CCNA: Cisco Certified Network
Associate Study Guide, Third Edition
by Todd Lammle
A Must Buy!
An impressive offering, CCNA: Cisco Certified Network Associate Study
Guide does a terrific job of making networking basics approachable.
Though written for those already familiar with technology, it nonetheless
manages to clearly explain what makes networks work without
undercutting their inherent complexity. Authors Lammle and Chellis set
the stage by going through such fundamentals as local area network
(LAN) devices, the Open Systems Interconnection (OSI) model, and
various data transport protocols. From there, the book delves into such
topics as network congestion--what causes it and what to do about it--
Internet protocol (IP) addressing and subnetting, interior routing protocols,
and basic routing configuration. As is characteristic of any quality study
guide, each chapter ends with a summary followed by a mountain of
review questions, which are good practice for the written CCNA exam.
Answers are listed in one of the six appendices, which also cover
AppleTalk and related Request for Comments (RFCs). In addition, this
book contains a fantastic 116-page glossary--again, a terrific feature for
networking newcomers. --Sarah L. Roberts-Witt
The most challenging thing a certification test-prep book faces is the way it
invariably will be misused. There is an old saw about using the right tool for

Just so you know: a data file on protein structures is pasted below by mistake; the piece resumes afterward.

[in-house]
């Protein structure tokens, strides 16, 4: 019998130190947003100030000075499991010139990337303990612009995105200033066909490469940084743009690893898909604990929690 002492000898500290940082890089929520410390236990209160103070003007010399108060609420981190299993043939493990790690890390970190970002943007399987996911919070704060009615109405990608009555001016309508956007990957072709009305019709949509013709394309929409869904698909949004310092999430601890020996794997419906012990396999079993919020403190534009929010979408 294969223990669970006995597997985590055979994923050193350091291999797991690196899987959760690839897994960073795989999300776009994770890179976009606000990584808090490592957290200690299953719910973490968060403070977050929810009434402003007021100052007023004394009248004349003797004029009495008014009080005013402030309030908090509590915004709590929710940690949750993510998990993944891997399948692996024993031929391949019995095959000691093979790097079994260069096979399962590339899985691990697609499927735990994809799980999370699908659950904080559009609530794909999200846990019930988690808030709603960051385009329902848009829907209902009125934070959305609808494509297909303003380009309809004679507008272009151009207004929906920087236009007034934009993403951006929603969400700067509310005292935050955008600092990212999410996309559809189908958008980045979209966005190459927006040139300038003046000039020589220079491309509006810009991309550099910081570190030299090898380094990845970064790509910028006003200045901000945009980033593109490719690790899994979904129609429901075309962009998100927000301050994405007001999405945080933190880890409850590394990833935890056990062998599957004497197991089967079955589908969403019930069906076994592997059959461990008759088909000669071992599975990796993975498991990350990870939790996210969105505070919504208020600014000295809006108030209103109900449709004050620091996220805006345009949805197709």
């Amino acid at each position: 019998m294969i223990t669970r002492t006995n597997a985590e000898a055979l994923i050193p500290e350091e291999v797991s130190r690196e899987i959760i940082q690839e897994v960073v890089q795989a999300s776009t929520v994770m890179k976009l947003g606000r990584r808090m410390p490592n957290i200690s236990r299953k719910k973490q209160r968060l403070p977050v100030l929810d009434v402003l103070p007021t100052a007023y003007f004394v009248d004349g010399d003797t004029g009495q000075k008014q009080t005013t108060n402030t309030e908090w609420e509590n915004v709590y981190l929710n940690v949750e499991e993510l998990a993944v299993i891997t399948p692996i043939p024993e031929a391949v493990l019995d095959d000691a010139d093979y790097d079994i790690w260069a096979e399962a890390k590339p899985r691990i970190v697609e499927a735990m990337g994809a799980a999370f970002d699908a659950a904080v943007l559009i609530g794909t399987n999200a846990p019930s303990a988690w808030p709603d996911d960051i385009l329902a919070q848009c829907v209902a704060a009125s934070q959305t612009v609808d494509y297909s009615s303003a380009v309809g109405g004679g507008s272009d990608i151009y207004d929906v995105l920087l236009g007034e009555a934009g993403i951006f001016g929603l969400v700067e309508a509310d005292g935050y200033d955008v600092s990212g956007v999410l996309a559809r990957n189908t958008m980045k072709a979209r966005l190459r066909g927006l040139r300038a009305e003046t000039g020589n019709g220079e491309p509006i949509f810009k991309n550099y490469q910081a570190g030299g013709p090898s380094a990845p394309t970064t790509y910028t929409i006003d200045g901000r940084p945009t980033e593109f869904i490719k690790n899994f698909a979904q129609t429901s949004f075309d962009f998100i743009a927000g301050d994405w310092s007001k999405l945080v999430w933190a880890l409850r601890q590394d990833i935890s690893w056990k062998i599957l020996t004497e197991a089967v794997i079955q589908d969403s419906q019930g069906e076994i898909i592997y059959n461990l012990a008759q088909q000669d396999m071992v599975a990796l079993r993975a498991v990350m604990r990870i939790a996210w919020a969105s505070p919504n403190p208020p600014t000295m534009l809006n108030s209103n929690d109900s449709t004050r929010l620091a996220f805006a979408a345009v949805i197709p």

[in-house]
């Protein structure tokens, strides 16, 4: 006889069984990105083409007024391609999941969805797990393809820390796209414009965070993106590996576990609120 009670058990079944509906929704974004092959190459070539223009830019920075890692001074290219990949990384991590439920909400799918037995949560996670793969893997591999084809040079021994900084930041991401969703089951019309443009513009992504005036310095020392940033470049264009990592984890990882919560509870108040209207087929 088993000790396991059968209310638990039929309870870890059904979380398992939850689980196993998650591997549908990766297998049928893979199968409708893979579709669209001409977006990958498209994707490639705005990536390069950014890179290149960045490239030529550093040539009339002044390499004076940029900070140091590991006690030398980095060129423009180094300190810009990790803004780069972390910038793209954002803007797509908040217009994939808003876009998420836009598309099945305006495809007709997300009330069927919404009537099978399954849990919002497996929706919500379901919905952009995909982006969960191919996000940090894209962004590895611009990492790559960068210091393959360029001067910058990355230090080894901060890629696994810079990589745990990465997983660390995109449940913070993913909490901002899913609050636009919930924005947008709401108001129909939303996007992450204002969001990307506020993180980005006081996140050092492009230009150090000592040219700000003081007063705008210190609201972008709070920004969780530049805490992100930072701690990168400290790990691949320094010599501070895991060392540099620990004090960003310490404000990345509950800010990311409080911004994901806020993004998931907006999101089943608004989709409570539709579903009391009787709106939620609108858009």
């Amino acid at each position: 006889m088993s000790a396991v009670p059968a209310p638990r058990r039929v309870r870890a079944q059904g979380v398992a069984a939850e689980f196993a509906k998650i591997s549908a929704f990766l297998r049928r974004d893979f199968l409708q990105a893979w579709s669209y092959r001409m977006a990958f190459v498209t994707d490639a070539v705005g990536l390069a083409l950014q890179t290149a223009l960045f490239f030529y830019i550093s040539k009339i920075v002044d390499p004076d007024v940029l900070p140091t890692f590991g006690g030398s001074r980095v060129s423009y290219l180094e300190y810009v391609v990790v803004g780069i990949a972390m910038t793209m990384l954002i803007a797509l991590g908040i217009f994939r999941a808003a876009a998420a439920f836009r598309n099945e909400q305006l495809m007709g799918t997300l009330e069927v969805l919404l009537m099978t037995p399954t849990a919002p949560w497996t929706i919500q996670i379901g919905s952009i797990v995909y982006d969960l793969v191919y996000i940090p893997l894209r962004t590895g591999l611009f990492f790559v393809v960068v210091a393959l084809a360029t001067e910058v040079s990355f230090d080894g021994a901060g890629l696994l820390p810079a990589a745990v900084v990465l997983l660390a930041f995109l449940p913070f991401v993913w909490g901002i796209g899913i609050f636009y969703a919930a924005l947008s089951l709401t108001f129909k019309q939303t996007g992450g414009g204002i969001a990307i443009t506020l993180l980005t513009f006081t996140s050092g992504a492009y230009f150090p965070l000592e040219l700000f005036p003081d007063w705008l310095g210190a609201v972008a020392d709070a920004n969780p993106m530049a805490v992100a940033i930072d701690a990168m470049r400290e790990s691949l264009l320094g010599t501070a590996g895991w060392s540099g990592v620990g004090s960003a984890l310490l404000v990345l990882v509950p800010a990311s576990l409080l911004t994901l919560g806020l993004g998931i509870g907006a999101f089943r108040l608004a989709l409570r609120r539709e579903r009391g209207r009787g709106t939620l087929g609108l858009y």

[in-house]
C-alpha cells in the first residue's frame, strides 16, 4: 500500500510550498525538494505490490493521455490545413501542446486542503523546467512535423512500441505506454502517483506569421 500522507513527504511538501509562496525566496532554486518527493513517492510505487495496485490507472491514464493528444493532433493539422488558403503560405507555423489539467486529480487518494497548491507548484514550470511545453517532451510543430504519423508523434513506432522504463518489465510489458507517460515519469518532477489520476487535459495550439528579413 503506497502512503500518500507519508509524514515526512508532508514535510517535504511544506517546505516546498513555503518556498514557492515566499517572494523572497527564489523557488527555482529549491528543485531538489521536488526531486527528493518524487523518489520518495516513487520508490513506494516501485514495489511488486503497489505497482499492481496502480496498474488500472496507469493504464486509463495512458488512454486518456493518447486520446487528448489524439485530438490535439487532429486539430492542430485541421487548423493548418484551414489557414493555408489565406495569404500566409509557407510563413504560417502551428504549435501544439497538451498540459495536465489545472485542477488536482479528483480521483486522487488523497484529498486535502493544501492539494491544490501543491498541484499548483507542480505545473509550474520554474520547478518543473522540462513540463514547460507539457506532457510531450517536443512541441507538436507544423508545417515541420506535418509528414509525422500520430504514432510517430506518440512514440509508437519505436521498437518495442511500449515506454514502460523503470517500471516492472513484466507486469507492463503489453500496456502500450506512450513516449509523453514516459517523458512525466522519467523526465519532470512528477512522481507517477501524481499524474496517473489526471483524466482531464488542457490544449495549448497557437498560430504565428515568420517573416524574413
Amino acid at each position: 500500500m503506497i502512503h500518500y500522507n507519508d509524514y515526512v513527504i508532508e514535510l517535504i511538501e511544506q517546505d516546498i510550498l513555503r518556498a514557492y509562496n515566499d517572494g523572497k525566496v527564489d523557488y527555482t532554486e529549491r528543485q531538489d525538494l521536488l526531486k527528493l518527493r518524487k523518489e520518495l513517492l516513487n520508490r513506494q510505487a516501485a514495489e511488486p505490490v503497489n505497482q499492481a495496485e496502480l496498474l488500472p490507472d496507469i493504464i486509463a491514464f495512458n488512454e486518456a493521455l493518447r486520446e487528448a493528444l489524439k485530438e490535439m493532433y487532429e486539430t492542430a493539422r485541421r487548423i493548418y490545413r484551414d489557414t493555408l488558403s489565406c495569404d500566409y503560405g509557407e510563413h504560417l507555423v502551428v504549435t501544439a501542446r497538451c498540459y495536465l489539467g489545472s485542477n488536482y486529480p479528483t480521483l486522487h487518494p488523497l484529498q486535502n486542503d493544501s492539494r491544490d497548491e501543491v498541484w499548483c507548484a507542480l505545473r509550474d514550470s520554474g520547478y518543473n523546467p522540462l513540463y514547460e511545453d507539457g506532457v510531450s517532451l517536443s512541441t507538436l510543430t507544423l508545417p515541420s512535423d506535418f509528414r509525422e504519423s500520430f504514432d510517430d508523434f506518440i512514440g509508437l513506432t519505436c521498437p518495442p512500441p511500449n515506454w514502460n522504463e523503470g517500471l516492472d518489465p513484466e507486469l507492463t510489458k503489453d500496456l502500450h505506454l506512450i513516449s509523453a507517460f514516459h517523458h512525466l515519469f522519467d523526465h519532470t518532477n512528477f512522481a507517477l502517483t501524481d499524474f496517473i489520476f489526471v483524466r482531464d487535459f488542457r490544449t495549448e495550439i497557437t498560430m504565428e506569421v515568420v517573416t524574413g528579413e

the job, which in essence tells us to use the correct planning, strategy, and
action to get the result we want. The majority of people purchasing a book
like this are planning to take the CCNA exam and want some help
preparing. This makes sense, and this is why I myself purchased Lamle's
book. While it worked, and I passed with a 901, I couldn't help bu t wonder
how much more difficult it would have been without hands-on experience
with the devices, protocols and processes themselves at work. I have not
yet met anyone who studied for, and passed, the CCNA test without any
prior hands-on network experience.
It makes me very nervous to read someone's review suggesting, "This is
the only preparation you need". To pass the test, you will likely need some
experience as well, and to avoid the Catch-22 of requiring experience to
get the job, yet also the job to gain the experience, I would recommend
seeking first a junior position in the field, where you can not only get the
experience, but also the mentoring of senior networking staff.
However, once you pass the test and have the cert, we face another
challenge: "Does the cert verify your ability to apply what you know?" Not
really, but that's why you cannot stop learning and developing your skills
set there. You will likely need the CCNA to get the interview for the
Networking job you seek, but you will need interview skills to get the job,
and you will need to be able to APPLY your technical knowledge to keep it.
Lamle's book is one of the best prep books out there for the CCNA. But if
you plan to have a long-term career in Networking, do not think for a
moment that you can stop there. And I'm not just talking about the next
level of Cisco Certification.
Buy this book and study it, but make sure you maintain a long-term
professional skills development plan, and if you don't already have it, start
building your experience in the field. You'll need it.
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